The endeavour for global change towards a better future has never been an easy task; it’s as if you’re driving a car through a crowded road; you can’t get through the other vehicles merely by honking at them; you will have to wait for red lights, people passing by, or any other external circumstances. Internally, you may experience obstacles along the journey such as flat tire, overheating, or even a breakdown.
Striving for change is a long, continuous, consistent and ambitious agenda; one that every single person should share the same spirit as the programme itself. Anyhow, is it unrealistic or optimistic to achieve the 17 global goals by 2030? There are several answers to that query. The sceptics would definitely doubt it straight away but intrigued by the idea; the realists would say it’s not a period-based goal and it needs consistent maintenance; the pessimists would downright retort that it’s not possible; the optimists would eagerly reply that it’s absolutely possible.
So, which one are you?
We’re not going to say that being solely optimistic is better than those of the sceptics, realists and pessimists. This world is a synthesis of the infinite and the finite. The optimists may take one step ahead, but it needs doubt of the sceptics, rational thinking of the realists, even denial of the pessimists.
When you hear such a word, the first thing that came across your mind is probably “negativity”. Is it always true? We doubt that. Again, everything in this world is a synthesis; lexically, doubt means a feeling of uncertainty or lack of conviction. However, there lies a more profound meaning of doubt, a good doubt. Good doubt is questioning which emerges from a positive spirit; a constructive scepticism that wonder about risks and things out of a wish for the desire to succeed. Use this constructive doubt to help find the solutions for hindrances to realizing 17 global goals!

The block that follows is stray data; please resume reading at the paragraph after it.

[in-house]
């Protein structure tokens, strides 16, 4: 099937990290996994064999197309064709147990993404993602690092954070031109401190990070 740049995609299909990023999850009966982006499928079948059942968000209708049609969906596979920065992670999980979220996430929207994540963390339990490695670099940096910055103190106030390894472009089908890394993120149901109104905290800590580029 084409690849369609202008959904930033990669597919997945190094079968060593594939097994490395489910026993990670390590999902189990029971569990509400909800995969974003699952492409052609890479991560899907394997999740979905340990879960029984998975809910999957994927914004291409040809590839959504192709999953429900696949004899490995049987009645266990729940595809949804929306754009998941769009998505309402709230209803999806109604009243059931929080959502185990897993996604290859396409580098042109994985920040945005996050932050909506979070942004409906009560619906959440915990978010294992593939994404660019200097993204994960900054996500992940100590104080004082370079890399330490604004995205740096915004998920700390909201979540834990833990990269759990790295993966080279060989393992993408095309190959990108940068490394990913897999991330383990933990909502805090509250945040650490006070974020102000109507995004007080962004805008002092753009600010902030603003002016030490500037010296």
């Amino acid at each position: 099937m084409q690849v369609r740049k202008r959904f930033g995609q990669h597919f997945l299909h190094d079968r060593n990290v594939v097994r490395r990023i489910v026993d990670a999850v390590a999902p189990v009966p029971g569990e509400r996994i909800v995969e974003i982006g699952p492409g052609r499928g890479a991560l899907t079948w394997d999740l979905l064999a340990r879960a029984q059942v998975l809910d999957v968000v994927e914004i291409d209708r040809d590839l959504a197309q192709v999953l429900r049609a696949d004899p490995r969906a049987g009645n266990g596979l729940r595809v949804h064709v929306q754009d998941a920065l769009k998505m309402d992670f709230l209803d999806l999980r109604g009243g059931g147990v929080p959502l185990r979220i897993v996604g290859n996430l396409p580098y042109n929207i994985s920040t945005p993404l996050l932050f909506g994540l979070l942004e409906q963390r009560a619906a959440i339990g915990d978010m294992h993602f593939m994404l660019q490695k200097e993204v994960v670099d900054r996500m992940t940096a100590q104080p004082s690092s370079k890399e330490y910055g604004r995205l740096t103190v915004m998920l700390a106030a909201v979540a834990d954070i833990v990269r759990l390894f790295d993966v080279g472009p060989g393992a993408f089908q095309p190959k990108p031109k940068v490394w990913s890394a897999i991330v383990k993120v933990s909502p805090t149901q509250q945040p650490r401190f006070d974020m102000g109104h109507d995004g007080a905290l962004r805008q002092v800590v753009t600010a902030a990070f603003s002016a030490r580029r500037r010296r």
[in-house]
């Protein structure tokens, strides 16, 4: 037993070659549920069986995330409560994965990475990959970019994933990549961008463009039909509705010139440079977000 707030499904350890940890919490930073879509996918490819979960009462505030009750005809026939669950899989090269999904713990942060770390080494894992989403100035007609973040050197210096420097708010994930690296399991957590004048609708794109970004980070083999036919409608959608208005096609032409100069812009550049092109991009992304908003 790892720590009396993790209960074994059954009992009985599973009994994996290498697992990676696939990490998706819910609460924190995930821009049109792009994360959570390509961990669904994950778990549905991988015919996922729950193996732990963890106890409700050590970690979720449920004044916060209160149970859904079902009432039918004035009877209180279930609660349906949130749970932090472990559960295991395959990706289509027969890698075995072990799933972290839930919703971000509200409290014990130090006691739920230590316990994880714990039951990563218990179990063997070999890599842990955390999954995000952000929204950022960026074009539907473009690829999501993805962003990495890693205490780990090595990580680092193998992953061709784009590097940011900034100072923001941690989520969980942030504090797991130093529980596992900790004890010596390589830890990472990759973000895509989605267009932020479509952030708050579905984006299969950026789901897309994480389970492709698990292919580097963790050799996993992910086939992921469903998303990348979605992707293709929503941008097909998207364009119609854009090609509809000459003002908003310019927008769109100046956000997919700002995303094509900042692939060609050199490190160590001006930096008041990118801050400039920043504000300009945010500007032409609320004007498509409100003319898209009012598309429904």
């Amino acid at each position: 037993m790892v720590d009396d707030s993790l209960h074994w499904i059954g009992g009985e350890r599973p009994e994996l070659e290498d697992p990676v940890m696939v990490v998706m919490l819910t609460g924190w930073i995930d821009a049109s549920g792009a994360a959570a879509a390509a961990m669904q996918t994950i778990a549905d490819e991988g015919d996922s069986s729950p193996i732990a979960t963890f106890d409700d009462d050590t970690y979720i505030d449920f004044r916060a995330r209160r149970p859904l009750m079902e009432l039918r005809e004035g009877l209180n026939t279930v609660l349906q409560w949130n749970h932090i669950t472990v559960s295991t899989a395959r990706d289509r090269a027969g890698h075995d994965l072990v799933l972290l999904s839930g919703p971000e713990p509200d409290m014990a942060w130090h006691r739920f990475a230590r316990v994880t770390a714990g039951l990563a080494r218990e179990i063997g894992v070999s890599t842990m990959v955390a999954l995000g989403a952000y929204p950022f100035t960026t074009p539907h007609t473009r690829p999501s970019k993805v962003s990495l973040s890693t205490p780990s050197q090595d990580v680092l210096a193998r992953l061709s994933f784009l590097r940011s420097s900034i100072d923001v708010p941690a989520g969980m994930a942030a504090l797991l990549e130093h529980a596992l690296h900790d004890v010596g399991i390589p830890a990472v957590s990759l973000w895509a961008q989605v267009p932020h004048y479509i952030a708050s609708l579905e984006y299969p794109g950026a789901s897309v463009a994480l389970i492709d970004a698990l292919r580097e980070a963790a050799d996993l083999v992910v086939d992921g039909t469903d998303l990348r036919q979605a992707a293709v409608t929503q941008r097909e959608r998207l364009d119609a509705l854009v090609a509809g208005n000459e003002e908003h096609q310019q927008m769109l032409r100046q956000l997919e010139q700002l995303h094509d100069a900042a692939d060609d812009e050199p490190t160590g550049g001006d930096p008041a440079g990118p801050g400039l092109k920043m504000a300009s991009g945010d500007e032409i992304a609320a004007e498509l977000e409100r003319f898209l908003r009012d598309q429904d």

The optimists may share a massive spirit to achieve Sustainable Development Goals’ agenda, but the realists have their own objection; achieving this movement by 2030, which we only have 12 years to go, is apparently pretty hard to do. The realists may give their contribution to help, but they wouldn’t dare agree with such way too optimistic tagline of the SDGs. Use this rational thinking to plan on what you are going to do to help realise the 17 Global Goals according to your capabilities! Not everyone got the prospect of joining UNICEF and help children from across the globe; nevertheless, you can help kids of your own country before going out there. Build your foundation of help, don’t rush it!
This last aspect is actually the hardest part to look for a positive light to it. As a matter of fact, you can’t turn denial into something positive like the two things we have mentioned above. However, you can use this negative spirit of the pessimists to strengthen your belief that achieving 17 global goals is possible!
In conclusion, it’s not about optimistic or unrealistic. We may not know that by the year 2030 we would excel all targets of the 17 global goals, but we can make sure that everyone is aware of the existence of Sustainable Development Goals and try to turn this movement into reality; not by 2030, but today.
Realisation starts young. Act now!